A series of images have re-imagined iconic, ocean-based movies such as Jaws and Aquaman to give a realistic representation of the plastic pollution in our oceans – and the results are shocking and slightly disturbing.
The images come from Oceans Plastic Free, a sustainable toilet and kitchen roll company, which aims to highlight how action is needed sooner rather than later to tackle this growing problem.
Among the movie posters redesigned are ’70s thriller Jaws, which now depicts the infamous shark targeting a plastic bottle rather than an unsuspecting swimmer, complete with a six-pack ring caught in the animal’s teeth.
Other posters include Disney’s The Little Mermaid and Finding Nemo, Castaway and DC’s Aquaman.
The iconic 1975 thriller Jaws has shaped the way many people view sharks. In fact, after the release of the movie, there was a surge in trophy hunting of these perceived man-killers.
According to research carried out by biologist Dr. Julia Baum, there was a 79% decline in great white sharks between the mid-1980s and 2000. This reflects the fact that, in reality, we’re a much greater threat to sharks than sharks are to us. And it’s not just hunting and fishing that is putting these majestic ocean dwellers at risk. Plastic pollution is also playing a role. Scientists at the University of Exeter recently revealed they had found reports of 1,116 sharks caught up in plastic across the world. Since this only reflects the numbers reported, the true figure is likely to be much higher.
The Little Mermaid
Mermaids have been the inspiration for everything from books and paintings to operas over the centuries. And of course, in 1989, these mythical creatures made their way onto screens around the world with the release of the Disney classic The Little Mermaid, adapted from the Hans Christian Andersen fairytale of the same name.
At this point, little attention was being paid to the problem of plastic pollution. In the decades since, however, much more focus has been brought to bear on this important issue – and one artist who has harnessed the creative potential of these mythical sea creatures specifically to raise awareness of plastic in our oceans is Canadian photographer Benjamin Von Wong. As part of a campaign dubbed ‘mermaids hate plastic’, he took a series of photographs showcasing a mermaid surrounded by a sea of 10,000 brightly colored plastic bottles. The artist said he hoped his campaign would make the topic more comprehensible and interesting. The number 10,000 was chosen because this reflects the estimated average lifetime usage of plastic bottles by Americans.
A number of underwater waterfalls appear in this superhero movie. This is actually a real-world phenomenon that happens when cold, dense water sinks below warmer water. The largest of these waterfalls lies beneath the Denmark Strait, which separates Greenland and Iceland. Here, when cold water from the Nordic Seas comes into contact with warmer currents from the Irminger Sea, it plunges down a huge dip in the ocean floor, creating a downward flow that’s thought to measure more than 123 million cubic feet per second.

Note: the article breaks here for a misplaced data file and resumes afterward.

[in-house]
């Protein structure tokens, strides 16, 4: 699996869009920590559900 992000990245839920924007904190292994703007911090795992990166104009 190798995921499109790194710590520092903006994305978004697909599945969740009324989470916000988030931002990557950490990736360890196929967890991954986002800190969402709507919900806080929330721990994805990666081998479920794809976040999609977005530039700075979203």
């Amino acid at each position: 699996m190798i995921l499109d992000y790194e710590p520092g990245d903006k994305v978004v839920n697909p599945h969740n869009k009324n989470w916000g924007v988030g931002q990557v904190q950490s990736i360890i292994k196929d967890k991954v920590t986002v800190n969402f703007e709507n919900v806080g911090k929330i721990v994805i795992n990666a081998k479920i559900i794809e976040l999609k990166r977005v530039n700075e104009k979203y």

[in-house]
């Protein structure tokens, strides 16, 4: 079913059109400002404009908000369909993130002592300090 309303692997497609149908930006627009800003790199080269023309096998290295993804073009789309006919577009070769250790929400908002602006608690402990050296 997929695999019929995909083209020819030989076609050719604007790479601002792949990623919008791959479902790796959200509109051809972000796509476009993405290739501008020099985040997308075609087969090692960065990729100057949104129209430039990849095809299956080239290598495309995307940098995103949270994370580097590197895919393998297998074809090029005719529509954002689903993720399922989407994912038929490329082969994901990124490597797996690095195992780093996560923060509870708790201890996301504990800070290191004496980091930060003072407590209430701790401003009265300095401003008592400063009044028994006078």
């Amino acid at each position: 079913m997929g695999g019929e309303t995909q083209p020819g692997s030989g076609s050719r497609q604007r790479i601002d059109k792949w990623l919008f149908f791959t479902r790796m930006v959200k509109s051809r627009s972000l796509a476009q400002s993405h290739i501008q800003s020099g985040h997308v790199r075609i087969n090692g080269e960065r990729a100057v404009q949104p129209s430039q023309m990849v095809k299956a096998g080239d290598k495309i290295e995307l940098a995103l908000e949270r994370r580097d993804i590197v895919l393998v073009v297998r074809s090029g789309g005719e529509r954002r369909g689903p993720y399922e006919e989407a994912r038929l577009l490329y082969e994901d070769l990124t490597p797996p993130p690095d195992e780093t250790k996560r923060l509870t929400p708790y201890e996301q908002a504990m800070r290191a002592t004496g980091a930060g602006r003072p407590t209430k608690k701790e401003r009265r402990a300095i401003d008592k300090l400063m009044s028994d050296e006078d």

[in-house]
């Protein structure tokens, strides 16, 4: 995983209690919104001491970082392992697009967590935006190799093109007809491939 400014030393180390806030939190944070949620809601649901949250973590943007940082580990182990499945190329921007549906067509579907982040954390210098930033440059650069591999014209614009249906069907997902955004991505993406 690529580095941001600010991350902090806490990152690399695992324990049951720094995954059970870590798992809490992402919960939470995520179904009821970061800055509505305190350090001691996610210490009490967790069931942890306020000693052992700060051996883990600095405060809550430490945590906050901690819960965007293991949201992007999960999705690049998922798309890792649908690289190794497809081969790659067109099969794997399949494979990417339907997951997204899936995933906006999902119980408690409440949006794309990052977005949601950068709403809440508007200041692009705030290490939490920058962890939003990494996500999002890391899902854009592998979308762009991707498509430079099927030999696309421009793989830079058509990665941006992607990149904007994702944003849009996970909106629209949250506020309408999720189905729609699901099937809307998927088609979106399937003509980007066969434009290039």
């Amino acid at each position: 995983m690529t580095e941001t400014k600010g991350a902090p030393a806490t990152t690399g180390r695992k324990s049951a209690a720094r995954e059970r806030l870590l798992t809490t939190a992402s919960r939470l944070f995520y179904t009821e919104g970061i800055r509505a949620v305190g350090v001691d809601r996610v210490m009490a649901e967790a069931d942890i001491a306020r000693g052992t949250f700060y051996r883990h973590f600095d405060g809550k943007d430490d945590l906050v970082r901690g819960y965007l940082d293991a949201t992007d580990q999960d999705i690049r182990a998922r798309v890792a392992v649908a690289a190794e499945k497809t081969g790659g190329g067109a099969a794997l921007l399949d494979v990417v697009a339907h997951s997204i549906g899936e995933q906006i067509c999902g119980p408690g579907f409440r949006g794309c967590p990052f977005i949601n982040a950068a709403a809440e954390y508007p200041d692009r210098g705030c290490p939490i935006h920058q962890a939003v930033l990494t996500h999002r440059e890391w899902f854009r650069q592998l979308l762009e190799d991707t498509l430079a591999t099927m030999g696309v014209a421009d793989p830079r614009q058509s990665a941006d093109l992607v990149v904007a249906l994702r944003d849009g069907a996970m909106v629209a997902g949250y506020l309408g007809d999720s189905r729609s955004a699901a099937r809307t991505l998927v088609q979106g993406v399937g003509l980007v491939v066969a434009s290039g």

Sadly, even areas as remote as the Nordic Seas haven’t escaped the problem of plastic pollution. A study led by the Institute of Marine Research in Norway found that microplastics from European rivers are finding their way into these bodies of water. The plastics come from a variety of sources, such as car tires, cosmetics and clothing fibers.
In this computer-animated Disney adventure film, the title character’s father Marlin sets off on a desperate search to find his missing son. His quest sees him ride the East Australian Current, which is shown as a kind of underwater highway.
This current does actually exist and is used by fish. Located off Australia’s eastern coast, it’s roughly 100km wide and 500 meters deep, and it moves as much as 30 million cubic meters of water per second. In the movie, this fast-flowing current is crystal clear and litter-free – but the reality isn’t quite so idyllic. Plastic pollution is unfortunately a major problem off Australia’s coasts. According to figures from the WWF, as many as 85% of Australian seabirds are impacted by plastic pollution. The conservation charity also highlights that marine animal including turtles can choke on items such as plastic bags, while larger animals like whales are often found with plastic debris in their stomachs.
The main premise of this survival movie was devised by Hanks, who was interested in what would happen if a freight plane crashed into the Pacific. In a 2017 Actor Roundtable with The Hollywood Reporter, he said: ‘I was reading an article about FedEx, and I realized that 747s filled with packages fly across the Pacific three times a day. And I just thought, “What happens if that goes down?”’ When it comes to losing goods at sea, however, ocean freight is a much bigger culprit than air freight. According to the World Shipping Council, an average of 546 containers are lost overboard each year. This usually happens when the containers are shaken loose by heavy seas.